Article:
British Prime Minister Theresa May has lost a key vote on the EU Withdrawal bill, her first serious parliamentary Brexit setback.
Members of Parliament voted Wednesday for an amendment to the bill meaning lawmakers must approve the final deal with the European Union before withdrawal begins.
May lost by a close margin of 309-305 votes. Amendment 7 to Clause 9 was tabled by May's own Conservative MP Dominic Grieve, who leads a faction of "rebels" within the party.
The bill is a key piece of legislation which aims to transfer EU law into UK law upon the country's planned departure from the bloc on March 29, 2019.
A series of missteps
The result was yet another disappointment for May, who has been struggling ever since her decision to hold a snap election in June, which resulted in the loss of her governing majority and the need to negotiate a deal with the Democratic Unionist Party of Northern Ireland -- which has 10 seats in Parliament -- to remain in a position to pass laws.
On Wednesday, her government's instability was exposed by a group of lawmakers which has constantly argued that Parliament should have the final say over the terms of the draft agreement before the UK leaves the EU.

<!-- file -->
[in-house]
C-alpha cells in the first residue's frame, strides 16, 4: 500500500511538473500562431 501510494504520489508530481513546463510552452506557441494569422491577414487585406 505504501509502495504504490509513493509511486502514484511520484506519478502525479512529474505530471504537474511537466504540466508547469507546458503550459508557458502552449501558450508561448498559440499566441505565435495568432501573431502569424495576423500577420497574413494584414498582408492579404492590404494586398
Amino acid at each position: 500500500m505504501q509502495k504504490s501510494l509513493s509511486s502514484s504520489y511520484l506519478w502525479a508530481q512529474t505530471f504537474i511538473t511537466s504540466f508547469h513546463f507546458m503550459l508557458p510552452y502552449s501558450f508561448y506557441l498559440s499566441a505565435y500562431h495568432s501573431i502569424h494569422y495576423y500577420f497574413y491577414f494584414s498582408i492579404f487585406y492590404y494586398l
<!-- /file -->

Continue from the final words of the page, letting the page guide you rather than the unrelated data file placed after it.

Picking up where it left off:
This victory represents the first major setback for the government during the period where the bill has been making its way through Parliament with lawmakers attempting to add amendments.
Should Parliament vote against the government on any final deal, the Prime Minister could be forced to renegotiate with Brussels -- raising the prospect of the UK crashing out of the bloc without a trade deal and instead being governed by the rules of the World Trade Organization, a course of action sometimes referred to as a "Hard Brexit."
The setback comes less than a week after the UK and EU secured a significant breakthrough in Brexit negotiations, allowing the two parties to progress onto a crucial second phase that will include discussions over the nature of a future trading relationship.